March 14, 2011

NEA report #2: Declining arts education, declining audiences

Last week I wrote about one of the three new reports that the National Endowment for the Arts released, each of which looks at the Survey of Public Participation in the Arts through a different lens. Today we’ll turn to Nick Rabkin’s eye-opening analysis of trends in arts education. We all knew the picture wouldn’t be pretty, but…

Rabkin has been studying and working in arts education for many years and knows the territory cold; he’s currently wrapping up a five-year, multi-funder study of the role of teaching artists in schools and other settings. (Full disclosure: Nick’s a friend, and he and I are developing a research project together.) Rabkin and his co-author, E.C. Hedberg, are both at the National Opinion Research Center at the University of Chicago, where Rabkin is also affiliated with the Cultural Policy Center.

Their paper, Arts Education in America: What the Declines Mean for Arts Participation [pdf], dives into two big questions. That there’s less arts education going on in our schools these days is no surprise, but how much less, and for which students? And we’ve known for some time that arts education in childhood is linked to later participation in the arts, but how does the evidence for that link hold up, and what does it imply for arts policy and arts management?

The answers here are pretty grim (my sentiment, not necessarily Rabkin and Hedberg’s). The authors’ ingenious parsing of the SPPA data reveals that arts education rose steadily from the 1930s to the 1970s, which helped create a large national audience for the arts and thereby fueled the terrific growth of the nonprofit arts sector in America: the rise of “a dazzling and diverse collection” of “producing institutions and venues in cities and towns coast to coast.”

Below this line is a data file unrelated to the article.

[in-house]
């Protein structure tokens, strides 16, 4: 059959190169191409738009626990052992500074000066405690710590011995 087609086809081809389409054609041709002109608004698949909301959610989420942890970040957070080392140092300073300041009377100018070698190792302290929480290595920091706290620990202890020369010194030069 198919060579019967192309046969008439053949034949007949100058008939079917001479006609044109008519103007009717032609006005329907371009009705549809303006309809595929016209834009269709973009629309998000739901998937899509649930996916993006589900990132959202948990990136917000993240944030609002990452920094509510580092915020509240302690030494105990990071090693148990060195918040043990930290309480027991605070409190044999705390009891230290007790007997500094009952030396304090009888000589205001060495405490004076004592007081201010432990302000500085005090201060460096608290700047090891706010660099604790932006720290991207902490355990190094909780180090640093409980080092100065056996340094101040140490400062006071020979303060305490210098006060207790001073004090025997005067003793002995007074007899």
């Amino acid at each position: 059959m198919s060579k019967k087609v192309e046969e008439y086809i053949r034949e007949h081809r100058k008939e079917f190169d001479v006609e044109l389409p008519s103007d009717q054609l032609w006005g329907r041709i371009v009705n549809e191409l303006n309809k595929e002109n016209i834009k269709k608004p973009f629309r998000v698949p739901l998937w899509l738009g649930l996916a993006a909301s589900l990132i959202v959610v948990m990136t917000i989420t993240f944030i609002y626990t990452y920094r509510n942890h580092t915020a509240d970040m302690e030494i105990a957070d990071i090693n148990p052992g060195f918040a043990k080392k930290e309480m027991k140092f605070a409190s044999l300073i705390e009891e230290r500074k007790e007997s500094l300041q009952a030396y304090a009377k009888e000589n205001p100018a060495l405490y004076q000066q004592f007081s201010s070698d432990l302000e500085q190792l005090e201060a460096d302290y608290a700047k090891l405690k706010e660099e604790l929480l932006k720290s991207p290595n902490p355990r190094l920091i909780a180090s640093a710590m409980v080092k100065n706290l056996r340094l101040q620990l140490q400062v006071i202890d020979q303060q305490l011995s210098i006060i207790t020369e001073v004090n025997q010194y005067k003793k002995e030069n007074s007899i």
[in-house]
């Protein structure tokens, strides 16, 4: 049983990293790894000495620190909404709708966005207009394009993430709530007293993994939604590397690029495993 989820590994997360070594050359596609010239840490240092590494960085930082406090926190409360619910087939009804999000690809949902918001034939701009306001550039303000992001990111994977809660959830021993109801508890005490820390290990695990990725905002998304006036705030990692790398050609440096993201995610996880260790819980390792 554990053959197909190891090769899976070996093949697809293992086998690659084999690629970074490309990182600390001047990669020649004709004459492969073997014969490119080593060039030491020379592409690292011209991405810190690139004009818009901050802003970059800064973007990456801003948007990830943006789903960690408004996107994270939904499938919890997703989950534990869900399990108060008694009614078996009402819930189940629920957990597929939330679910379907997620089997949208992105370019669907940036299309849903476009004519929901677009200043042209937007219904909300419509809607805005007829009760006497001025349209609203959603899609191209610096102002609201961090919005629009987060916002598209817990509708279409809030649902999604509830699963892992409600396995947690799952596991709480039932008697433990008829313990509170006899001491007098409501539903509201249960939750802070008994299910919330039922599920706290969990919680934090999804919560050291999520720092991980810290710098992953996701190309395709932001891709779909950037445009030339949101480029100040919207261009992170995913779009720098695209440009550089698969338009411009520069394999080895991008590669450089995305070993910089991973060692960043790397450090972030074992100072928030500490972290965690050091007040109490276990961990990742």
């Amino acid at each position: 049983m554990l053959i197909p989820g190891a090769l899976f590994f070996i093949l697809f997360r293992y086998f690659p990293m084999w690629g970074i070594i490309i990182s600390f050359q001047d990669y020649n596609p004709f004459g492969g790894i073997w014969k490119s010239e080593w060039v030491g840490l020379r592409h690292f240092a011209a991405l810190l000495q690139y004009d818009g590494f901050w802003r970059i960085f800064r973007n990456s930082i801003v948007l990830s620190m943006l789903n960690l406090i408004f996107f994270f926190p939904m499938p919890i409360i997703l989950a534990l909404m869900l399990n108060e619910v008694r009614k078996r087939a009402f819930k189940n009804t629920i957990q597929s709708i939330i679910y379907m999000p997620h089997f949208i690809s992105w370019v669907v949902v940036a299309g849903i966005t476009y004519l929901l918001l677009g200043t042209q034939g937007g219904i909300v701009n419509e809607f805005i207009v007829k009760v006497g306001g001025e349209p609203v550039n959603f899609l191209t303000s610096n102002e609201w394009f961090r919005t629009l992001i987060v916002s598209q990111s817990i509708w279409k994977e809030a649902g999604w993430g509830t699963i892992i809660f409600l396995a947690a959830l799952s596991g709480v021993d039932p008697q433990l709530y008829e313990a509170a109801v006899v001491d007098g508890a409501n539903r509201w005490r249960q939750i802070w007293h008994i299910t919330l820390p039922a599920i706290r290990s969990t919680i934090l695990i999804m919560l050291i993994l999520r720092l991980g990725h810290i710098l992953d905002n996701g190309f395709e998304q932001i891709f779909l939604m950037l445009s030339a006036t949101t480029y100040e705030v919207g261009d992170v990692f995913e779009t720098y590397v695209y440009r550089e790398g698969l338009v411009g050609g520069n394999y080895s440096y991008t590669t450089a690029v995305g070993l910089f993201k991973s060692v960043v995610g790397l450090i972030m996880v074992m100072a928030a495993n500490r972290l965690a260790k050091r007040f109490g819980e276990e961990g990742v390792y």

But, as you can see, something happened in the late-’70s and ’80s, a reversal that’s unusually abrupt for macro-level social change. Who threw the switch? Probably the back-to-basics school reformers, who gathered steam around that time (and who eventually won passage of No Child Left Behind in 1992). They viewed the arts as a luxury, “soft” goods with no direct impact on broader educational outcomes.

The worst part — and for me the real bombshell of the study — is that the declines in childhood arts education since 1982 have been absorbed almost entirely by African American and Hispanic children. If you look only at white respondents to the survey, there’s been some variation but no decline from 1982 to 2008. It’s the non-white communities where the drop has been precipitous. Although the data is inherently sketchy, the authors believe these declines occurred mostly in in-school arts education, not the voluntary, after-school kind (like private music or dance lessons). ...

So, as much as arts professionals talk about the coming majority-minority population and the need to diversify our audiences, we’ve been only half aware of a tectonic shift that’s working against that goal.

The other big point in the report has to do with the relationship between arts education and attendance and participation patterns. The short answer is, the association is strong no matter how you look at it, and Rabkin and Hedberg see it as broadly predictive: arts education for young people leads to later arts attendance.

Their argument is more nuanced than that, of course. They note that we can’t tell from the SPPA data what kinds of arts education experiences work best at inspiring later participation, nor how big a “dose” of them is needed to have that effect.

Which made my ears perk up, of course, because that’s the same question we’re all trying to answer about arts experiences generally — not just arts ed, but classical concerts and art exhibitions and dance or theater performances? What kinds of arts experiences turn newcomers into fans? Or passive observers into active do-ers? Which ones are most likely to broaden people’s identities a little, to include concepts like “I’m into this. This is part of my life.”

And that’s the real virtue of this report: Rabkin and Hedberg come through the thicket of graphs and statistics with the idea that arts education is not just a pipeline to the cultural sector, but an “essential part” of it:

Arts education…is itself an important mode of participation in the arts for children and for many adults, and evidence from the SPPAs shows that it is also an engine that drives development and change in that landscape.

The flip side of this, of course, is that all arts experiences are “arts education.” It’s all one ecosystem, and like all ecosystems it depends on a delicate web of relationships. In their call for us to take that broader view, Rabkin and Hedberg have done a real service.

Next week, the third NEA monograph: Mark Stern on how age fits into the arts puzzle [pdf]…or doesn’t. Meanwhile, weigh in below.


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